Strauss leads England back from brink to promised land

Captain wins ultimate prize after making players responsible for their actions
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The Independent Online

Everything seems different when the Ashes have come home. The world, or at least the English part of it, is somehow a much happier, sprightlier place. Presumably, in the Australian part of it at present, the reverse is true.

Quite how England managed to reclaim the trophy in the summer of 2009 continues to be something of a mystery. Theses may come to be written on it. Australia's batsmen scored more runs and their bowlers took more wickets, but it was England who won the moments that mattered, and in defying tradition at Lord's by winning for the first time in 75 years and coming back remarkably at The Oval following a shambolic defeat in Leeds they exhibited the virtues of team spirit.

No praise should be too high for the England captain, Andrew Strauss. In January he took over a team that were befuddled if not in disarray after the coach Peter Moores and captain Kevin Pietersen were both deposed.

Those early days of the year formed an unsavoury episode in English cricket. It has still not been fully explained how Pietersen and Moores came to be so far apart and how the relationship and therefore the team were allowed to disintegrate so far.

Strauss, in sporting parlance, was handed the hospital pass and dealt with it deftly. It was immediately evident that he had statesmanlike qualities: when he speaks he commands trust and respect. He and his estimable new coach, Andy Flower, insisted on making the players responsible for their own actions and were repaid by a collective spirit which has been rare in England teams. The Ashes were marked by this and by the departure (from Tests but possibly from all cricket) of a titan. Andrew Flintoff was right to choose this as his time to go. His big-hearted spell of fast bowling at Lord's on the fifth morning was a perfect valediction.

Some observers were slightly sniffy about it, estimating that since England led by 521, they were bound to win at some point. They were wrong then and they will stay wrong. Fred demonstrated that he was a player of the moment, as he did in the clinching victory at The Oval when his run-out of Ricky Ponting with a direct throw was a sublime intervention.

The Ashes were not alone in supplying ballast to the season after a disappointing winter when Strauss's new England failed to come back against West Indies after being bowled out for 51 in Jamaica. They duly gained vengeance at home, winning two Tests that should not have been played, in bitterly cold conditions. Administrators continue to show, as the vogue phrase goes, that they don't get it.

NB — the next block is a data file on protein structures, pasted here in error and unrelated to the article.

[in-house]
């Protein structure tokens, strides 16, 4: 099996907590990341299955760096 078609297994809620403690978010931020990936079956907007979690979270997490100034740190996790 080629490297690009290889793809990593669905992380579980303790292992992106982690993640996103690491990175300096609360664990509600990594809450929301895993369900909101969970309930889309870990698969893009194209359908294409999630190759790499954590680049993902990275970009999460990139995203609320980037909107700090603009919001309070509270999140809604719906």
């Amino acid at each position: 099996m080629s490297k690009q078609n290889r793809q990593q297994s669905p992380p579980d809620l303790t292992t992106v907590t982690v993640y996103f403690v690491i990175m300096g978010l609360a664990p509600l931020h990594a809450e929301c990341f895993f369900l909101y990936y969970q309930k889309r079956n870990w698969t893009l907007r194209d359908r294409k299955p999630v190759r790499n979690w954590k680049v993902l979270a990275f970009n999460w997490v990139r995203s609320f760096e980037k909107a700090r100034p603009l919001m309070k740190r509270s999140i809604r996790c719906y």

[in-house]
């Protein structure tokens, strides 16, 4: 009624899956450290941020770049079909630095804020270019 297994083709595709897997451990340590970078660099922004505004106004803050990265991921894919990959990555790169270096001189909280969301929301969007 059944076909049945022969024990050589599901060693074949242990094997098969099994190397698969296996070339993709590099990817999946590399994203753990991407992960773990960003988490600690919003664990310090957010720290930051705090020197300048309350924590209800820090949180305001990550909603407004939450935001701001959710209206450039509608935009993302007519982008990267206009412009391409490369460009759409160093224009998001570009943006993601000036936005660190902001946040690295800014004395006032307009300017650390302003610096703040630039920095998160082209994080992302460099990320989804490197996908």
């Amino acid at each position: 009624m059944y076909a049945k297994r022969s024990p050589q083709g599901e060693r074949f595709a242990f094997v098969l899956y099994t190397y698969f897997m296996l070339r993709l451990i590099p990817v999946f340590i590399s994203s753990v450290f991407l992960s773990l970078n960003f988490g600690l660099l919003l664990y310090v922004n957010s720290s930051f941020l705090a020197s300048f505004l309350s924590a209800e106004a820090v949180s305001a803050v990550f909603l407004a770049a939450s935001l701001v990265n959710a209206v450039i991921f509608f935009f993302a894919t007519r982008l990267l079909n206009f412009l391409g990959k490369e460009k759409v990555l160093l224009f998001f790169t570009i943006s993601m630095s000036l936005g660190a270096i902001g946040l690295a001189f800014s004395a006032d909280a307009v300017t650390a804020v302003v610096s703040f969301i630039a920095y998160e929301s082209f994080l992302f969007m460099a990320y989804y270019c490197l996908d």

They certainly got it with the World Twenty20, a triumph for all concerned but above all for Pakistan, who somehow won it despite being the pariahs (next to Zimbabwe) of planet cricket following the terrorist attack on the Sri Lanka team in Lahore in March.

Who would have thought that the team beaten by Holland in the World Twenty20 would go on to win the Ashes? That is England for you.

The England women's team prevailed on every front – World Cup and Twenty20 champions – and must have won over the sceptics by now.

Durham won the County Championship for the second time in succession, this time by a country mile, and have their own production line of bowlers. But county cricketers are too well rewarded for the game's good.

However, that is the way of it. Lurking everywhere insidiously was the Indian Premier League, a ubiquitous Twenty20 franchise tournament. Whether a force for good or evil, it is the ruler of all it surveys.

Three to watch

Adrian Barath: When he scored a hundred against England in a tour match in St Kitts last February, it was clear he had something. When he scored a hundred against Australia this month in his second Test he confirmed it. The 18-year-old Trinidadian opener could help to lead the renaissance of West Indies cricket.

Graeme Swann: Has taken to Test cricket with zeal and aplomb. Beneath the jocular exterior is a serious player.

James Taylor: Important second season for the diminutive Leicestershire batsman after scoring 1,184 runs at an average of 65 with three hundreds last summer. Has real style and if he does it again, much is possible.

Stephen Brenkley

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